German Parliament Gets First Regulation to Indemnification Law
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German Parliament Gets First Regulation to Indemnification Law

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The first of the several implementation regulations to the Federal Indemnification Law for the compensation of individual claimants came before Parliament today, a full year after the law itself was passed.

Although procrastination has kept the law a dead letter and even a dead-weight, it is not yet certain whether this first implementation regulation will enter into force on its target date of October 1. The Federal Council, Upper House of the West German Parliament, today stipulated certain minor changes. If these are not accepted by the Ministry of Finance, no further action can be taken for months, since parliament has already adjourned for the eight-week summer recess.

The new regulation deals only with a narrow field, that of pensions for the widows and immediate dependents of Nazi victims whose death is indisputably and directly due to persecution. Eligible are widows until they remarry, widowers unable to maintain themselves, children while attending school, and in certain specified cases orphaned grandchildren or indigent grandparents. If the applicant earns more than $35 a month, payments will be reduced or cut off.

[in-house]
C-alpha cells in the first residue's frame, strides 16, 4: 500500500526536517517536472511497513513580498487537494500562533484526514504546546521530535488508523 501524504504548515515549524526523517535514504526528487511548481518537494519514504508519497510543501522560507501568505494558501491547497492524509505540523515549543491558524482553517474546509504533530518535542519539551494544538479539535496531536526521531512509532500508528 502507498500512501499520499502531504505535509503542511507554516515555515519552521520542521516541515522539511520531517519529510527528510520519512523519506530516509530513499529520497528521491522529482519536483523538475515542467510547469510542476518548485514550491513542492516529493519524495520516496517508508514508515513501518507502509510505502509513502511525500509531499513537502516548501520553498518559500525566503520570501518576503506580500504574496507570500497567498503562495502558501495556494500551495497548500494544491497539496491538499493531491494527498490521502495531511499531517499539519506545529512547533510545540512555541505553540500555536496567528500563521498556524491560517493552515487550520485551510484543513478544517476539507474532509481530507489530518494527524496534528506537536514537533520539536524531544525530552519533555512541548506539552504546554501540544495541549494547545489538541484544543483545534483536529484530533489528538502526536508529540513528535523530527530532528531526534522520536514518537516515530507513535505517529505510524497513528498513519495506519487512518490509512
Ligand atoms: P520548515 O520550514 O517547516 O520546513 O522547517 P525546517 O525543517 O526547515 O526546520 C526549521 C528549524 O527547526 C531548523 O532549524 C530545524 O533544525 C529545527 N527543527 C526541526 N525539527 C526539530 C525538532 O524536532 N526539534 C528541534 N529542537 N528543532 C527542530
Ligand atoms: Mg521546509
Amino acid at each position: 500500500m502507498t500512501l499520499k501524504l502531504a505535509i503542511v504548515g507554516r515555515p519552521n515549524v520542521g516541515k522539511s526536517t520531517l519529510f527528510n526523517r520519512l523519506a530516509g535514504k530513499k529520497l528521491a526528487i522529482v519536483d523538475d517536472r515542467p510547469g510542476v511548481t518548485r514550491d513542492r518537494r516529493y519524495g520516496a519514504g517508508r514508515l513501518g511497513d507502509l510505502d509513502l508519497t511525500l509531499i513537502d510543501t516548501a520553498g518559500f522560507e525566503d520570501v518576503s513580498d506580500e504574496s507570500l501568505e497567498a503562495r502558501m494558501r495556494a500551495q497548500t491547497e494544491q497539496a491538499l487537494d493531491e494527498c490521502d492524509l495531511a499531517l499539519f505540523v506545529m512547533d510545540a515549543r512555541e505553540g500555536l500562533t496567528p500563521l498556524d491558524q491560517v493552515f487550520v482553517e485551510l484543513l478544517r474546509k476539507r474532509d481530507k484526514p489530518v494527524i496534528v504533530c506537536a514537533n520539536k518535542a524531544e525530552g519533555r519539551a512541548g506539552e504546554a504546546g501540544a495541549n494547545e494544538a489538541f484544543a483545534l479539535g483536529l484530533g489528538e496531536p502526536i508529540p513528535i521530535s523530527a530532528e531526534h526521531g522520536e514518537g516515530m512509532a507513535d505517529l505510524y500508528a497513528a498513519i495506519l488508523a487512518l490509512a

The pension is predicated on the hypothetical assumption that the deceased held a German civil service position in a grade comparable to his actual social and economic status. The complex pension formula says in effect that the dependents of the Nazi victim are at most entitled to two-thirds of what the German state would pay to an equivalent civil servant if the latter had suffered a fatal accident in line of duty. Minimum rates, for those meeting the numerous restrictive requirements, have been set at $48 a month for the widow, half that amount for a full orphan and less than that for half-orphans.

All German promises to the contrary notwithstanding additional implementation regulations desperately needed for carrying out the Federal Indemnification Law will not be introduced in parliament before the fall. The Federal Council has appealed to Finance Minister Fritz Schaeffer to expedite the drafting of these regulations.

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